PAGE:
What You Need To Know About Pennsylvania Criminal Defense Laws
Being accused of any crime can be a frightening experience. Here is everything you need to know about criminal defense in Pennsylvania.
Whether you have been accused of theft or manslaughter, there are different penalties and classifications of criminal defense.
Crime Classification in Pennsylvania
Pennsylvania law does not measure all crimes the same way. Pennsylvania organizes crime into three categories: Felonies, misdemeanors, and summary offenses.
Pennsylvania law classifies felonies as the most serious type of crime. Felonies vary based on severity (from first-degree to third-degree). The first degree is the most serious criminal conviction, and the third is the least serious criminal conviction. Felonies tend to be violent crimes resulting in endangerment to society.
Common examples of felony crime include:
- Property crimes such as arson, grand theft, and burglary
- Violent offenses such as first-degree murder, manslaughter, and kidnapping.
- White-collar crimes such as embezzlement, tax evasion, and securities fraud.
Compared to felonies, Pennsylvania considers misdemeanors as more minor crimes. Misdemeanors typically include low-level offenses. Misdemeanors vary based on severity, with the first degree being the most serious criminal conviction and the third degree being the least serious criminal conviction.
Common examples of misdemeanor crimes include:
- Drinking under the influence
A summary offense is the most minor type of criminal offense in Pennsylvania.
Common examples of summary offenses include:
- Underage drinking
- Public urination
- Public intoxication
Criminal Penalties in Pennsylvania
When facing a felony case, it’s essential to understand what consequences you could be facing. In Pennsylvania, different crime classifications are met with other consequences.
- First-degree felonies in Pennsylvania carry a maximum of a twenty-year prison sentence and up to $25,000 in fines.
- Second-degree felonies carry a maximum of a ten-year prison sentence and $25,000 in fines.
- Third-degree felonies carry a maximum of a seven-year prison sentence and up to $15,000 in fines.
- First-degree misdemeanors in Pennsylvania carry a maximum prison sentence of five years and up to $10,000 in fines.
- Second-degree misdemeanors carry a maximum prison sentence of two years and up to $5,000 in fines.
- Third-degree misdemeanors carry a maximum prison time of one year and up to $2,500 in fines.
Summary offenses in Pennsylvania carry a maximum sentence of ninety days in county jail.
Up to $1,500 in fines.
Stand Your Ground in Pennsylvania
The Stand, Your Ground Law under Title 18 Section 505, permits individuals the right to use force to protect themselves and family. The Stand Your Ground Law states, “the use of force upon or toward another person is justifiable when the “actor” (party taking action against an intruder or assailant) believes that such force is immediately necessary for the purpose of protecting himself.”
Castle Doctrine in Pennsylvania
The Castle Doctrine allows an individual to defend their home in the event of intrusion. The phrase originates from English parliament member Sir Edward Coke who said, “A man’s house is his castle and fortress, and (his) home is his safest refuge.” Victims in Pennsylvania have a right to use deadly force to protect themselves and their homes.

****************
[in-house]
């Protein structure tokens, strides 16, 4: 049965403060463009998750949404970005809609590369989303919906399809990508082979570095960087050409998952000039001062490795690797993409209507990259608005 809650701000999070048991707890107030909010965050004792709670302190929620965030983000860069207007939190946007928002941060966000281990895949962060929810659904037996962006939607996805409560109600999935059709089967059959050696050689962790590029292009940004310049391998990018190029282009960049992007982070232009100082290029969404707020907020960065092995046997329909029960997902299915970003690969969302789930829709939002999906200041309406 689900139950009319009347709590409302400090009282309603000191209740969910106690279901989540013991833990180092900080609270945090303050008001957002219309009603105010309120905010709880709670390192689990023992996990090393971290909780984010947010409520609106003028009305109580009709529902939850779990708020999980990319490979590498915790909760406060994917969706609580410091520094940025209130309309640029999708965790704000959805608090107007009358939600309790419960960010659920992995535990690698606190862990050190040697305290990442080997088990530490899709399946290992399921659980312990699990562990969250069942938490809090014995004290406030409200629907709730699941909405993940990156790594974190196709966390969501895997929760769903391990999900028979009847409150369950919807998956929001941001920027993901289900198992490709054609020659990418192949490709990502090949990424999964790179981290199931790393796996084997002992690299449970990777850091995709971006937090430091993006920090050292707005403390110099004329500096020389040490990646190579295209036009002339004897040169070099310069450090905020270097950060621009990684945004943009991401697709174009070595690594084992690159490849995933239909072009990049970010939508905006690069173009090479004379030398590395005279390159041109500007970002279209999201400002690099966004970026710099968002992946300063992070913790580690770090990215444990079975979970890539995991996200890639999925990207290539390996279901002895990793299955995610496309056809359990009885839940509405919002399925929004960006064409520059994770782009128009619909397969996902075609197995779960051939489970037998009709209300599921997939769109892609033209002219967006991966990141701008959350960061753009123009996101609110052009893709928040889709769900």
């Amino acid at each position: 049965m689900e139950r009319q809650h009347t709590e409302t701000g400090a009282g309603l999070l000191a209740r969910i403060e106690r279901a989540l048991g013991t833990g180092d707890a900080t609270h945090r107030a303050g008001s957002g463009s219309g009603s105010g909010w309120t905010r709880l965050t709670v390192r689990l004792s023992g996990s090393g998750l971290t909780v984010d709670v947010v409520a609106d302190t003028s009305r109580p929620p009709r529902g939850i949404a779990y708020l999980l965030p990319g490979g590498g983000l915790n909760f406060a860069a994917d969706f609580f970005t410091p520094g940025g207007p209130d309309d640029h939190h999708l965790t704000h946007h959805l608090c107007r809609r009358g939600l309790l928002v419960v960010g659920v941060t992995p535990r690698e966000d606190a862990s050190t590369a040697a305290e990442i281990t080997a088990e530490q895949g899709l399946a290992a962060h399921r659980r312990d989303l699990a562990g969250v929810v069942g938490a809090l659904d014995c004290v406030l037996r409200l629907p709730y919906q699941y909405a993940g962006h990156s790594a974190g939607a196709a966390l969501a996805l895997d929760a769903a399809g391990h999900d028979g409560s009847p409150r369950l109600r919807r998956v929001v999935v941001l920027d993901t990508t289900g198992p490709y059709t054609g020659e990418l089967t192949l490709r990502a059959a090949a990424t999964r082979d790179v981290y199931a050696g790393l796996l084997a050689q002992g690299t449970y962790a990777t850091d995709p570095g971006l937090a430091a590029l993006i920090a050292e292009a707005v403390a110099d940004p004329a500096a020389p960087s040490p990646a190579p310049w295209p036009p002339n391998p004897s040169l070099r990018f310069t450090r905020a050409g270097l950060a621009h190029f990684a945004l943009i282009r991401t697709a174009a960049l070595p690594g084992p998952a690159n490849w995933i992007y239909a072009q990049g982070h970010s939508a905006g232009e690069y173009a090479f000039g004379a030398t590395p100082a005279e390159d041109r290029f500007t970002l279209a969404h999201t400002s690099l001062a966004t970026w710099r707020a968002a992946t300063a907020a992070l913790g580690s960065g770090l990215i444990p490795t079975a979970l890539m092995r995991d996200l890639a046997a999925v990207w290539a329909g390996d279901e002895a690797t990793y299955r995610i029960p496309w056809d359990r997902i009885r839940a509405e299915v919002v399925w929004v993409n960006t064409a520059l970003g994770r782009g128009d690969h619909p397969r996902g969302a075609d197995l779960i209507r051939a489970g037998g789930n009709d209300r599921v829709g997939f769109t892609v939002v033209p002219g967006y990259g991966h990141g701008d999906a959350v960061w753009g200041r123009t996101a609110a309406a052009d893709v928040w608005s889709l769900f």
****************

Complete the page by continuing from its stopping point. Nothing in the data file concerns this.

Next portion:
Proving a Self-Defense Claim In Pennsylvania
If Pennsylvania courts charge an individual with a violent crime, they have a right to claim self-defense. Depending on the circumstances, individuals can use self-defense to protect themselves against the use of unlawful force on another individual.
The use of self-defense is not justified in certain circumstances, such as the following:
- While resisting arrest (even if the arrest is unlawful)
- If the individual provoked the other individual, use force
- The individual could have retreated safely.
To have a successful self-defense claim, you must have ALL of the following elements of self-defense.
An individual may claim self-defense in certain circumstances, such as the following:
- Reasonable Belief: An individual must believe the amount of force was necessary to avoid imminent danger. If an individual concludes they are in danger of immediate harm, they may render the use of self-defense.
- Necessity: As a general rule, self-defense is justified in response to an immediate threat. The threat can be verbal or physical. However, a threat of future harm is not sufficient enough.
- Proportionality: A claim of self-defense will only apply if you attacked only enough to remove the threat.
- Unprovoked Attack: An individual may file for self-defense if the fear of harm exists during the “present occasion.”
Pennsylvania’s ARD Program and Expungement Process
If Pennsylvania courts charge an individual with a minor crime or first offense, ARD may be the best option. ARD stands for “Accelerated Rehabilitation Disposition” and is a program Pennsylvania requires individuals with no criminal records to be placed into the program. The program is intended to encourage offenders to participate in the program in exchange for a clean record. ARDs delay an offender’s case with an incentive that courts will dismiss their case if they complete certain requirements within the time frame. Expungement occurs when courts dismiss an individual’s record of a criminal conviction.